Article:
Updated: Dec 11, 2019
By Danielle White
I love bringing a love for reading and learning into my classroom. I have been teaching for 12 years--in PreK4, kindergarten, first grade, and fourth grade--and every year I have set a goal for what I want to challenge my students with academically to help foster a love for learning in them. Sometimes that means changing how I teach and learning ways to enhance my students’ learning styles so that I can reach everyone.
As a DCPS teacher (currently at Lawrence E. Boone Elementary School in Ward 8), I am required to meet 120 hours of professional learning every 4 years. However, the professional learning opportunities offered within DCPS are not necessarily geared toward every teacher’s professional goals or specialty. For this reason, I was excited when I learned that Trinity Washington University had a partnership with Washington Teachers’ Union. At Trinity College I found a few classes that spoke to my ambition to give my students a richer learning experience. I signed up for the Math Thinking course, which gave me background information and resources to teach mathematics in my classroom in a way that would give every type of learner a chance to excel. I learned better ways to teach students to use strategies to show how they solve problems. I learned how to teach students to use discussion in the classroom to share their thinking about math.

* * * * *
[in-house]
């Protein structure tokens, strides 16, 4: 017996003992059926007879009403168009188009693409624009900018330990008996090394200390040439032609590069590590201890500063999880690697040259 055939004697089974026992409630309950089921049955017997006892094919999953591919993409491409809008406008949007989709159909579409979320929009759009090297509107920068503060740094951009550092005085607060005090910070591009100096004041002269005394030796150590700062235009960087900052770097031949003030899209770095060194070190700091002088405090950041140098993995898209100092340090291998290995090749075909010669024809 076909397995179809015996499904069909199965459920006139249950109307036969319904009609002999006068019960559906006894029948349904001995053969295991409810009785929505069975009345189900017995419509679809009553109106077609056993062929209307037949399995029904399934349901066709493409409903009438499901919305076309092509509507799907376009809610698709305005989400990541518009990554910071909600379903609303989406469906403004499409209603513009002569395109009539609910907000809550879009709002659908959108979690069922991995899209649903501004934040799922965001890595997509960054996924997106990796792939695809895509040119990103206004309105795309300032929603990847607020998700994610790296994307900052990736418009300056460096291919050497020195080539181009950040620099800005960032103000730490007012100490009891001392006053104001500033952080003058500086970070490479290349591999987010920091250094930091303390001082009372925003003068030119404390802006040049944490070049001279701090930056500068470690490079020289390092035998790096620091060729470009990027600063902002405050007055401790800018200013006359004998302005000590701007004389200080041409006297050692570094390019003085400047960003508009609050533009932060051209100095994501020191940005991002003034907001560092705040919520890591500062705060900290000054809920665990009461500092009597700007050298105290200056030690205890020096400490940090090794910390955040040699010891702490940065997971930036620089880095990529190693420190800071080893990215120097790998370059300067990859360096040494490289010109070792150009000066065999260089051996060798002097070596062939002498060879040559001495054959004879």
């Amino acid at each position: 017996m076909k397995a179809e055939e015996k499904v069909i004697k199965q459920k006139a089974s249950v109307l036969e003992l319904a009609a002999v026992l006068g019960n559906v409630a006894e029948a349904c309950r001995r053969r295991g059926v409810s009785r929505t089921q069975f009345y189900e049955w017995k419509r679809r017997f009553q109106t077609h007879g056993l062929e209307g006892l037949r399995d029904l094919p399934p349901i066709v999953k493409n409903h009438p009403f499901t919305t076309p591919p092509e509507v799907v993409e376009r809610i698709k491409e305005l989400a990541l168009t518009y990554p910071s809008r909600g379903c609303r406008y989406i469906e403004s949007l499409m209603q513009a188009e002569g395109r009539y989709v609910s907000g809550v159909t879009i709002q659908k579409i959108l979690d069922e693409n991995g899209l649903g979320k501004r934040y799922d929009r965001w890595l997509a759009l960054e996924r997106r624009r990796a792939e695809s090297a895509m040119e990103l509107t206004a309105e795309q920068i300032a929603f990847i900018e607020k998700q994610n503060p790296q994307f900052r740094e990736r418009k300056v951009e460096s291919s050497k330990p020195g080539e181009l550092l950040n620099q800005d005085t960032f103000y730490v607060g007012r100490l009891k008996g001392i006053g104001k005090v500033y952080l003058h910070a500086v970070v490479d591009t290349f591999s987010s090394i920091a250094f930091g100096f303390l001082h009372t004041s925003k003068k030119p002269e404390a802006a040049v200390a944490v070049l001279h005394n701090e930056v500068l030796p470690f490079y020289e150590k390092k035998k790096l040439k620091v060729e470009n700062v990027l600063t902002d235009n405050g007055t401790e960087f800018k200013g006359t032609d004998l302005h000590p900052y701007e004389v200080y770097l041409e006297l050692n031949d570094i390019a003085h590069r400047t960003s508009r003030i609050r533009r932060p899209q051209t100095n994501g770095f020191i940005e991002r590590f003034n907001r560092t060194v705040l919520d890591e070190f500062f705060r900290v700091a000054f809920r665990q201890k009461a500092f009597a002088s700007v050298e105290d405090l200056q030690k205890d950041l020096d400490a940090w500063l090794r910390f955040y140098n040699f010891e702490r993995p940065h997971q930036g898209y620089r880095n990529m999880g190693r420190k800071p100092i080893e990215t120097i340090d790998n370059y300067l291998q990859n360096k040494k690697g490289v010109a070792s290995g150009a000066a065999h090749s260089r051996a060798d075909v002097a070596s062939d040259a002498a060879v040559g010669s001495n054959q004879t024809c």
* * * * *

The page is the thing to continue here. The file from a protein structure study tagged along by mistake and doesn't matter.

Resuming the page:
The Math Thinking course was offered on Saturdays from 8 am - 5 pm for 8 sessions at Miner Elementary. It was a long day but it gave me the opportunity to dive deep into the study of some of the misconceptions of how children learned mathematics in early education. Each session we studied the 8 standards of mathematics and developed strategies that my students could use the following week. Through this experience, I was able to take back fun math games for my students to try. I documented their experiences, wrote papers evaluating how effective the experience had been, and made necessary changes to adapt the technique.
One very memorable moment that I experienced was being able to try out some of the games and math strategies with other teachers. It helped me understand how to plan for mistakes that my students might make and misconceptions that they may have as new learners. It was good to collaborate and share the findings with other educators. Sometimes the games or activities were geared toward higher grade levels. We would then brainstorm how to adapt them to meet the needs and objectives of our learners.
GrantEd's vital role in giving me the opportunity to pay for a class that I otherwise would not have been able to afford is priceless. I was able to bring back a love for learning to the students that I serve every day. The knowledge I gained will continue to touch students for years to come.